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Old 07-16-2006, 12:53 AM   #1
Niles
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Default Hello to everyone who doesn't really know what aperture and shutter speeds do

Recently I got a lesson on how to better photos basically by fiddling with different shutter, aperture and ISO settings to get better pictures. I want to share I I learn with everyone else, especially those new to photography.

Shutter Speed: controls how long light enters the camera for. For bright days use a faster time (higher number) and for darker days or nighttime shots use a longer time (lower number).

Aperture: refers to how much light is let into the camera. A small aperture (a higher number) will let less light in and thus is better for bright days. Whereas a large aperture (a lower number) will let more light in and so is better for darker days and nights.

ISO/Film Speed: refers to the sensitivity of the lens. A lower number is better for bright days and a high number for dark days, indoors or nighttime shots.


I hope this helps.
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Old 07-16-2006, 01:10 AM   #2
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Quote:
Originally Posted by Niles
Recently I got a lesson on how to better photos basically by fiddling with different shutter, aperture and ISO settings to get better pictures. I want to share I I learn with everyone else, especially those new to photography.

Shutter Speed: controls how long light enters the camera for. For bright days use a faster time (higher number) and for darker days or nighttime shots use a longer time (lower number).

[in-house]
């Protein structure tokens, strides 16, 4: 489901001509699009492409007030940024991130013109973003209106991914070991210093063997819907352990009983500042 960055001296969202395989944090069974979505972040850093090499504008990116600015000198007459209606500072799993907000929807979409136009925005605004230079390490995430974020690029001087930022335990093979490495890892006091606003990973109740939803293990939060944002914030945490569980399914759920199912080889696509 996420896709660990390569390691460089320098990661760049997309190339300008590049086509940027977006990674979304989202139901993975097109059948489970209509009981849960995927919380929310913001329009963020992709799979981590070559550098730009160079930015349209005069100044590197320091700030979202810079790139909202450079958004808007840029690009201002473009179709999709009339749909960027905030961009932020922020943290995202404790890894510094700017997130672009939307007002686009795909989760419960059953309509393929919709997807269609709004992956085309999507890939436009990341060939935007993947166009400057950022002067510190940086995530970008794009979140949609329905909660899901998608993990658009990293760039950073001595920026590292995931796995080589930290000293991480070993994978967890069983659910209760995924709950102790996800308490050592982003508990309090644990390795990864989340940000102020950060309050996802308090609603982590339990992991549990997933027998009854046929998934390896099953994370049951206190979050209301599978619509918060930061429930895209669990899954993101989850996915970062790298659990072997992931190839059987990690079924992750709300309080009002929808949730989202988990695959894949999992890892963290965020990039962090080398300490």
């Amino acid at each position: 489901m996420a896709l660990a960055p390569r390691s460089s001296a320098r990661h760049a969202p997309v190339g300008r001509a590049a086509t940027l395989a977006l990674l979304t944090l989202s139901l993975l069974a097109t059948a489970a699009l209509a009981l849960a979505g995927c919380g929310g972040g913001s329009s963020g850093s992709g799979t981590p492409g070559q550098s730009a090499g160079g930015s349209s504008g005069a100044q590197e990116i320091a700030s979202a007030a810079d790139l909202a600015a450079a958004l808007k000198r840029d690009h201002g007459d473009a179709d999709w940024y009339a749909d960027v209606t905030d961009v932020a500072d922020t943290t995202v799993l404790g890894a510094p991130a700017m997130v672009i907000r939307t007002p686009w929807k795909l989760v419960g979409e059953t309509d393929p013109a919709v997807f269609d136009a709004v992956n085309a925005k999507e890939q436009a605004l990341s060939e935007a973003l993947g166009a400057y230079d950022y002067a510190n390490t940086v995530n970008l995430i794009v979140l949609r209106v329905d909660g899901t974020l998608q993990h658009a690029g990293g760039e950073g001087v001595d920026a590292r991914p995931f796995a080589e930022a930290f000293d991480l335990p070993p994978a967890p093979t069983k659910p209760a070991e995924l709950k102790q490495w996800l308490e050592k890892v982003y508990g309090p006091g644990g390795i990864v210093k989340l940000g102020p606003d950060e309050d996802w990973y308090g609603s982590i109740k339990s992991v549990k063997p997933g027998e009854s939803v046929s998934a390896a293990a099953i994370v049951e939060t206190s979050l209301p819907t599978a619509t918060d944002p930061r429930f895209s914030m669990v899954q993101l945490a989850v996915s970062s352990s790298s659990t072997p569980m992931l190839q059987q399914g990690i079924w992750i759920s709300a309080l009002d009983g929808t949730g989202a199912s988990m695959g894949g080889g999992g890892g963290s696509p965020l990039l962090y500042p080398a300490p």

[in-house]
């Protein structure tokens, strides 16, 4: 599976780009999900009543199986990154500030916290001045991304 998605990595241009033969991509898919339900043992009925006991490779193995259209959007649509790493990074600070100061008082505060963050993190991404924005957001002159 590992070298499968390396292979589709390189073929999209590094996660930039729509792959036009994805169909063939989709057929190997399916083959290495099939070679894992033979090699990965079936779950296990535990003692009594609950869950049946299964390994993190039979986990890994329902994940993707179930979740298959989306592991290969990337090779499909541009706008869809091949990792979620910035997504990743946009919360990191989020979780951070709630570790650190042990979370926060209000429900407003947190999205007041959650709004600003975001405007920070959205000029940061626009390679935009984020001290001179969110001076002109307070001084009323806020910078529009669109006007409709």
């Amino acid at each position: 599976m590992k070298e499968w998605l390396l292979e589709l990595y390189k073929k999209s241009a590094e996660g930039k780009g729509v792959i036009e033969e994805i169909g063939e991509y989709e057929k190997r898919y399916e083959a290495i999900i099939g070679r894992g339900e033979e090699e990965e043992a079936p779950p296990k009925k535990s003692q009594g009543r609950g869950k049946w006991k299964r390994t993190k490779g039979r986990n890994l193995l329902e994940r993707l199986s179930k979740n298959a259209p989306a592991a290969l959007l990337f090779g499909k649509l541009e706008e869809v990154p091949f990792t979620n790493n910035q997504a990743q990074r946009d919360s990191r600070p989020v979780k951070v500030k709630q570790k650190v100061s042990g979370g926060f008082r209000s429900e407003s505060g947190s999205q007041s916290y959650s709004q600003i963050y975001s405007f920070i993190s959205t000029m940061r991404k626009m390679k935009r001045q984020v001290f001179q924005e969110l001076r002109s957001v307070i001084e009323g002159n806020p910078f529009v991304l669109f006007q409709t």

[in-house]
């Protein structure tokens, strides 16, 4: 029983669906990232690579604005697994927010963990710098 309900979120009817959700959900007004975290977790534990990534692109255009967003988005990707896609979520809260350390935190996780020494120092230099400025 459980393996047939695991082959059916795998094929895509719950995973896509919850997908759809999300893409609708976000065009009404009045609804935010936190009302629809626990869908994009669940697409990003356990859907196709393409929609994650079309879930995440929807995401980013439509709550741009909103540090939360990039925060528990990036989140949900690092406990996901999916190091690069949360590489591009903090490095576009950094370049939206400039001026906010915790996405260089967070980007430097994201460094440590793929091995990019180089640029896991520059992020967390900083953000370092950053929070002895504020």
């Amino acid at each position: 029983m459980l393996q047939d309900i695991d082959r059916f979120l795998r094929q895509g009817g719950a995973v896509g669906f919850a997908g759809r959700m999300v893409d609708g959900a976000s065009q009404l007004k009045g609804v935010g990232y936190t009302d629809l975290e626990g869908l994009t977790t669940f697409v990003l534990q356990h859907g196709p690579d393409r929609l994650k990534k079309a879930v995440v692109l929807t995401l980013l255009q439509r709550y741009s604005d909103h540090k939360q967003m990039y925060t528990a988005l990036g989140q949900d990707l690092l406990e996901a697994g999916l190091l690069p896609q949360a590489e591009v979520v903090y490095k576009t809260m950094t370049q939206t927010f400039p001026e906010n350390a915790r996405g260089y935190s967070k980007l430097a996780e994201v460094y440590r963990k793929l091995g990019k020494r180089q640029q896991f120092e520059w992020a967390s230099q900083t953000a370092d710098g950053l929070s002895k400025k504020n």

Aperture: refers to how much light is let into the camera. A small aperture (a higher number) will let less light in and thus is better for bright days. Whereas a large aperture (a lower number) will let more light in and so is better for darker days and nights.

ISO/Film Speed: refers to the sensitivity of the lens. A lower number is better for bright days and a high number for dark days, indoors or nighttime shots.


I hope this helps.
Good advice....

One correction though; ISO refers to the sensitivity of the film or digital sensor, not the lens.
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Old 07-16-2006, 02:07 AM   #3
Mgoldman
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Let me take it a step further.....

Shutter Speed: controls how long light enters the camera for. For bright days use a faster time (higher number) and for darker days or nighttime shots use a longer time (lower number).
If you need to stop action or reduce blur go with a faster shutter speed. If you are shooting an image (without a tripod) using a zoom lens use a faster shutter speed - rule of thumb is 1/(your focal lentgh) - 200 mm 1/200th minimum.

Aperture: refers to how much light is let into the camera. A small aperture (a higher number) will let less light in and thus is better for bright days. Whereas a large aperture (a lower number) will let more light in and so is better for darker days and nights.
A smaller apeture will give you greater depth of feild, in other words, your image both in the foreground and background will be sharper. Consequently, for effect you can use a very wide apeture to blur your foreground and background while keeping your subject sharp.


ISO/Film Speed: refers to the sensitivity of the lens. A lower number is better for bright days and a high number for dark days, indoors or nighttime shots.